Firing teachers is not the answer in fixing education

typewriter Talk about a wolf in sheep’s clothing.
In our eyes, Gov. Jennifer Granholm’s signing up with the federal school aid package being called “Race to the Top” is nothing to cheer about. In fact, to us, it’s more like a race to the bottom.
The agreement will allow for the state to take over public school districts that don’t meet certain student performance levels and to fire teachers if they have students who consistently fail achievement tests.
It’s been reported in local media outlets that as many as 100 to 200 public schools will fail the test and be taken over by the state. We can only guess how many hundreds — if not thousands — of teachers will face losing their jobs in an effort to weed out those deemed inadequate to teach.
Teachers will be directly tied to the success of their students, no matter what kind of home life and ability to learn each student has.
If teachers don’t lose their jobs, they could face a cut in pay.
And what does the state get in return for signing up with this federal program? According to the Detroit Free Press, an underwhelming $400 million.
If there is anyone in Michigan enrolled in school to become a teacher or anyone thinking of that career, this sounds like a deal killer to us.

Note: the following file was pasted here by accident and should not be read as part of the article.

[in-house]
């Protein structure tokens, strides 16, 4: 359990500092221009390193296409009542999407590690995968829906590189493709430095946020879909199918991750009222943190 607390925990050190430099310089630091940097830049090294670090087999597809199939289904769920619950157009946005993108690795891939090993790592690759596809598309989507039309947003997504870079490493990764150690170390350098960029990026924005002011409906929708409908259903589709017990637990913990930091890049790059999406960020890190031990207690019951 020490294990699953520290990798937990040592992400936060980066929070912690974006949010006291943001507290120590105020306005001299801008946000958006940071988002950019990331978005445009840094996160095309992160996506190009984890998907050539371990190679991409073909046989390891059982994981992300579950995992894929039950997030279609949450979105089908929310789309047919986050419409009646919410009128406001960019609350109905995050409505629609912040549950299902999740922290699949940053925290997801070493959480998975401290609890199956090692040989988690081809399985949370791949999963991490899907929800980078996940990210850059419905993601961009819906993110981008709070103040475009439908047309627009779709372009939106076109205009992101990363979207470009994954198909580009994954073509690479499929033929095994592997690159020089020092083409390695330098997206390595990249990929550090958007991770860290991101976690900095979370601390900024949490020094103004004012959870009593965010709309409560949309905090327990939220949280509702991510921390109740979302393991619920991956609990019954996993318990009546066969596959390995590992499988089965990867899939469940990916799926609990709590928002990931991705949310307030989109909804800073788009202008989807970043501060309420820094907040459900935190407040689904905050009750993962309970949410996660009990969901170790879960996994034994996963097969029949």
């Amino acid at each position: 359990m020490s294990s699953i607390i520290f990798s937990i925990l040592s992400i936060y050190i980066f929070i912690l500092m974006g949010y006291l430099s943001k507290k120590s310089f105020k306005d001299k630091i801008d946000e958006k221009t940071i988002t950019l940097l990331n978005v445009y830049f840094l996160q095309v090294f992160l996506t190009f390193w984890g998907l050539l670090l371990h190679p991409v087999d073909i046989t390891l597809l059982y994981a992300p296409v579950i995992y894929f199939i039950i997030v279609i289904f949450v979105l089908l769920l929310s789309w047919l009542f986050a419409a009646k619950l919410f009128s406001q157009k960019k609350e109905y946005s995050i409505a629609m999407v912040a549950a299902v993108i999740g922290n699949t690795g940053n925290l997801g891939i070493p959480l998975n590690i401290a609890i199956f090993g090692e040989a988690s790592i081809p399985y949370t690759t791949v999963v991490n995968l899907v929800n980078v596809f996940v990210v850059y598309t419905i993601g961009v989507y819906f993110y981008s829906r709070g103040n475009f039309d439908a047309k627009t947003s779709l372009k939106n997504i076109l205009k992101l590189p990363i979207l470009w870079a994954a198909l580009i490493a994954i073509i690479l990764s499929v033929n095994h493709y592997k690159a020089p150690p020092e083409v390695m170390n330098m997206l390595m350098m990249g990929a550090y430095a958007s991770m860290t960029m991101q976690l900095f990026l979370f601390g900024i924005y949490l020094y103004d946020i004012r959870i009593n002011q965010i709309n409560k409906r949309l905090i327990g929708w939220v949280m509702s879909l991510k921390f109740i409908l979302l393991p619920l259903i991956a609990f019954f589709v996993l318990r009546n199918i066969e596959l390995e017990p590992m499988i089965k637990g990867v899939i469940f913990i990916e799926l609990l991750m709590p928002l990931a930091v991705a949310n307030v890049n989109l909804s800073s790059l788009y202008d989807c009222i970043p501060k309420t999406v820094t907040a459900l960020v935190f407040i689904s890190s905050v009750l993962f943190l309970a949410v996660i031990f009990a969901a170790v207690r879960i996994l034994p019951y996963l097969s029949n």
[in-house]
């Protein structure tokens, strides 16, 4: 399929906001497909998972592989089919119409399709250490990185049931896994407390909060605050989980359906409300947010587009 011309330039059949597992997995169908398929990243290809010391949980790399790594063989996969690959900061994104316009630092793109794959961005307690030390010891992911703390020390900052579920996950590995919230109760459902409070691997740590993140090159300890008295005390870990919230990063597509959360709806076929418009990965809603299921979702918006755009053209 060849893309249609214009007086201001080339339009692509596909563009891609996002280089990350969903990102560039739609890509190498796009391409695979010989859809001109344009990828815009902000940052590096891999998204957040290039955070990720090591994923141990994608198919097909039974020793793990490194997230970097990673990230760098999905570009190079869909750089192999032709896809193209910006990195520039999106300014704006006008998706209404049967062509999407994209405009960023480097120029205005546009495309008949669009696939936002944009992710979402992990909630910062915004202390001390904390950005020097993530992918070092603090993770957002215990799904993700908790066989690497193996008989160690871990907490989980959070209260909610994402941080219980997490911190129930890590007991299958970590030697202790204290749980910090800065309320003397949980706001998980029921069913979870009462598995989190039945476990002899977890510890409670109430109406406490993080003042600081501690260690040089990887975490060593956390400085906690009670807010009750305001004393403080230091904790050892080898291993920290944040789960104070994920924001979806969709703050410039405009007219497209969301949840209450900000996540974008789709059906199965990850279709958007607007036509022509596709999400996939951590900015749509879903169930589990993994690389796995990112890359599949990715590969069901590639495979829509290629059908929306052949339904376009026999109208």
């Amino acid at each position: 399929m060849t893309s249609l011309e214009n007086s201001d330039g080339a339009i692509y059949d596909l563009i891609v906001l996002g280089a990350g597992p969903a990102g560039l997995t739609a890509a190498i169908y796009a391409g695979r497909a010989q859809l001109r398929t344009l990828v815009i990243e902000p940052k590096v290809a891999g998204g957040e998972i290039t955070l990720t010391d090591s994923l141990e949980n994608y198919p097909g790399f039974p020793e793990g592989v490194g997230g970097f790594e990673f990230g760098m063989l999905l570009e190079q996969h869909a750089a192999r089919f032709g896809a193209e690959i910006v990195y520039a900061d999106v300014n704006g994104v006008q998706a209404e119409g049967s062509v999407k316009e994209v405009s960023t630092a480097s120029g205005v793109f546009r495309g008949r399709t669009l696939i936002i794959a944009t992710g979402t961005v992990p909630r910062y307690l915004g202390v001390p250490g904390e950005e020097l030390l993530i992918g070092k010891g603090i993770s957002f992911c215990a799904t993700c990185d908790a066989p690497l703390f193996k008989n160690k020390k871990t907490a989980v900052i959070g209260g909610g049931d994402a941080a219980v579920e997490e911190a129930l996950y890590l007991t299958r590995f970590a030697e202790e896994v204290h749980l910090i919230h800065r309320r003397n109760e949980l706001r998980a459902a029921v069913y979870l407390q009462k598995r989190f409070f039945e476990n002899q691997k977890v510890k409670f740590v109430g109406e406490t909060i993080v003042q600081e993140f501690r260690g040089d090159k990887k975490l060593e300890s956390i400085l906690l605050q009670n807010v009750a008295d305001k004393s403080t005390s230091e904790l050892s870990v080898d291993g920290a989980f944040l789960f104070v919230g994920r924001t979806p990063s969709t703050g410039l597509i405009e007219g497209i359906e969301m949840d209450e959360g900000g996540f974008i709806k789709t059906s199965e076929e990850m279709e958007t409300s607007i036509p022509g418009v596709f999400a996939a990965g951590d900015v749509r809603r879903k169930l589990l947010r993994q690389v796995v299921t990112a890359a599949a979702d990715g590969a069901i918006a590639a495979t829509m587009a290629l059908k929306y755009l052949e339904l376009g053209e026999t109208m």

Why in the world would we think of punishing teachers – who have a hard enough job – just because they have a failing student through no fault of their own? We can imagine the best and the brightest of our teachers will high-tail it out of Michigan to avoid a career-killing action being threatened by the state.
When did public education come to this?
And what are the legal ramifications of mass firings of union teachers? We can also imagine this is going to end up in court big-time.
Over the last 20 years it seems that certain political forces have been hell bent on ruining public education. Our country used to have some of the finest schools, but slowly, over time, politicians have destroyed that institution.
Our heart goes out to public education teachers. They now have an extra burden of having their job security directly tied to failing students, many of whom have a horrible home life and maybe not even have an adult relative who even finished school.
These kids need special help. Firing teachers who can’t possibly help students overcome a horrifying home life is not the answer.

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